Microsoft Fails To Head Off European Probe Into Teams Video
Microsoft has failed to head off an investigation into its marketing of Teams Video by the European Commission.
Bundles marketing of Teams is among a suite of complaints that the European Commission intend taking against big US tech firms. New stricter laws in the European Economic Area can lead to fines of up to six percent of global annual revenue.
The Commission already has fined the tech giants many billions of dollars. Fines include US$5.1 billion and US$2.7 billion against Google in 2018 and 2017 respectively, US$1.3 billion and US$400 million against Meta Platforms in 2023 and 2022 and $888 million against Amazon in 2021.
This latest investigation into Microsoft stems from it tying the availability of Teams Video to Office 365 and Microsoft 365.
In late August Microsoft attempted to head off a probe by offering to sell Teams in Europe separately at a discount.
But the unbundling plan seems not to have satisfied the European Commission’s antitrust concerns and the complainant, Salesforce’s Messaging Platform Slack, which filed its complaint three years ago.
According to reports, The European Commission saw the bundling as giving Teams an unfair market advantage. BigTechWire sees it as a rerun of earlier Microsoft antitrust cases in the European Economic Area.
In 1998, Microsoft faced a €497 million fine for bundling Internet Explorer with Windows, and a €561 million fine in 2013 for failing to comply with a 2004 settlement addressing bundling and interoperability (incompatibility), BigTechWire reports.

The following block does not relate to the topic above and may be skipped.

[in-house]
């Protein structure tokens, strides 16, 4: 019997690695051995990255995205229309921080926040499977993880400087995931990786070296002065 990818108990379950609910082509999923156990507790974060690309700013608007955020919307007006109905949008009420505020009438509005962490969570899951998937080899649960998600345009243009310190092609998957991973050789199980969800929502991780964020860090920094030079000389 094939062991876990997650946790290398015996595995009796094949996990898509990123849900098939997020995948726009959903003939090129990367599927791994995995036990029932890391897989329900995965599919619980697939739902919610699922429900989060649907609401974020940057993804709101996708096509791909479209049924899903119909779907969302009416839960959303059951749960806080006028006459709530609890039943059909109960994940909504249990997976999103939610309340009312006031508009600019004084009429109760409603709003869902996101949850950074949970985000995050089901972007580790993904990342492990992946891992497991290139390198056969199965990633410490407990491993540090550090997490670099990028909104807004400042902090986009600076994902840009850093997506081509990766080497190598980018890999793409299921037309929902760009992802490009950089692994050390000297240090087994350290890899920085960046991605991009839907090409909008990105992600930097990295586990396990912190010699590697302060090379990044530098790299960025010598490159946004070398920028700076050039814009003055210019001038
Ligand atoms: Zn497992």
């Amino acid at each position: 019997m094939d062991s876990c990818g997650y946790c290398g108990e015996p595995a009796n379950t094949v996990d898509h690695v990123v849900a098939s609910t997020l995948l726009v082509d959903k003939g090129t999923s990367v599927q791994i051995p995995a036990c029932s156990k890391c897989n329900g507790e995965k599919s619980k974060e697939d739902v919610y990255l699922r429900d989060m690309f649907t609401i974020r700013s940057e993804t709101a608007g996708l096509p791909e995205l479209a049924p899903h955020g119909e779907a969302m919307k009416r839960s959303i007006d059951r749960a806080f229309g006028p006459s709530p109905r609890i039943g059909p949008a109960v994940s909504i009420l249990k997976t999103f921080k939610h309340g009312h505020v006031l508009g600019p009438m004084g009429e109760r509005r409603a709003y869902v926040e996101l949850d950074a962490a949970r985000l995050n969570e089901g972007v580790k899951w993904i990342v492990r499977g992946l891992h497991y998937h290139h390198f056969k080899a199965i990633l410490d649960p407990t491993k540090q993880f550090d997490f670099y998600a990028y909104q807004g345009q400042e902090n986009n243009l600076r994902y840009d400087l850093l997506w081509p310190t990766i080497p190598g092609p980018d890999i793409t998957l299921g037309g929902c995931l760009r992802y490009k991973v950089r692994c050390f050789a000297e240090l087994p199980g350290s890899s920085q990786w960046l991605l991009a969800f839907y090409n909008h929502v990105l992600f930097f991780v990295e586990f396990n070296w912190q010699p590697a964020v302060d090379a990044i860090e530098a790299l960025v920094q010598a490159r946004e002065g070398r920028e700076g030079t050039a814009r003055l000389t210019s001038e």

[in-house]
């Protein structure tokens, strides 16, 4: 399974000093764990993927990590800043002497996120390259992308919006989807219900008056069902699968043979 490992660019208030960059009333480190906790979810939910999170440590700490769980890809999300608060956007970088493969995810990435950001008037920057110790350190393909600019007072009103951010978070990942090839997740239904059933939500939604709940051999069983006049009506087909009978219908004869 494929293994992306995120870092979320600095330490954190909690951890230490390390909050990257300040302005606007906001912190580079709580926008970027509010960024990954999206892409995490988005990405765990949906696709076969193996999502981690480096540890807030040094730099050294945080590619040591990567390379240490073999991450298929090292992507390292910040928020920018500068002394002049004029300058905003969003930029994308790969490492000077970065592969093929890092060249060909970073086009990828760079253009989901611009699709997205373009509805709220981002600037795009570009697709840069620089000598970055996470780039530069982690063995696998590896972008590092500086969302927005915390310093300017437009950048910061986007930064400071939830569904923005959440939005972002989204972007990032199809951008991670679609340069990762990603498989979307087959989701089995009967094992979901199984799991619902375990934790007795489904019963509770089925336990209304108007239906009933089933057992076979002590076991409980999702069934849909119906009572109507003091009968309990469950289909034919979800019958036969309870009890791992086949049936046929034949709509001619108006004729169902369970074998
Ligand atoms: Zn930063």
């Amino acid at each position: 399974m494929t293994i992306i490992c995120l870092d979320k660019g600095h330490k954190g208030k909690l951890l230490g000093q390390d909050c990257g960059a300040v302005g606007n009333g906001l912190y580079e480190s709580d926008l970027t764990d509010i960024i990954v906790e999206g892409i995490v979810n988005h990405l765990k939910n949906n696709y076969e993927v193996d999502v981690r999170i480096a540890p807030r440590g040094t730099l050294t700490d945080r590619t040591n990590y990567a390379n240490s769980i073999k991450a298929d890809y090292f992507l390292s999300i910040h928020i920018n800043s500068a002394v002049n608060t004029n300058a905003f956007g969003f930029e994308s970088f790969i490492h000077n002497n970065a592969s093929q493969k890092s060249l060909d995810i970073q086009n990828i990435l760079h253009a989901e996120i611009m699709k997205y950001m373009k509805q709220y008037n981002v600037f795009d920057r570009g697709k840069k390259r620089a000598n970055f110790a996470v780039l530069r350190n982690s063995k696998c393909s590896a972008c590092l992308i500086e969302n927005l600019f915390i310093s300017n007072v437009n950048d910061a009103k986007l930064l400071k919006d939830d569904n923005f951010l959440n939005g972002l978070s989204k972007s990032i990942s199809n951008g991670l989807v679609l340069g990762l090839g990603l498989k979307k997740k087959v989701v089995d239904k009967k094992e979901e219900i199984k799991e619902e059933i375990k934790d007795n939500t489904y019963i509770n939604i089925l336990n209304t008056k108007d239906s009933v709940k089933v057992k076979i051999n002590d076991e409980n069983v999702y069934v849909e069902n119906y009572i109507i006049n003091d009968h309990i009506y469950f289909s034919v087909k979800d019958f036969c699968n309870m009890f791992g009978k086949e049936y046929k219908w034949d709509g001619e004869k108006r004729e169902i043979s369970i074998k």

However, Microsoft’s proposal to unbundle Teams, address interoperability and let third-party software to host Office web applications hasn’t satisfied the EC.
The commission’s move suggests it is taking a broad look at the US Tech’s marketing ploy of creating walled gardens that force users to buy even more products from a vendor, or face software compatibility issues. That has implications for several tech giants.
As well as the Digital Services Act that came into force last month, the EC has adopted a Digital Markets Act to regulate large digital platforms and protect third parties and give business access to data they generate on the platform. “Gatekeepers” of a tech platform cannot treat their own products more favourably than products from other vendors or prevent consumers linking to businesses outside their platforms.
Under recent law, big tech can face fines in Europe of up to six percent of their global annual revenue and even temporary bans.
Big tech is in the process of complying with both pieces of legislation.
In Australia, big tech firms have lobbied the Albanese Government against adopting European Commission-style law as the government frames laws around artificial intelligence.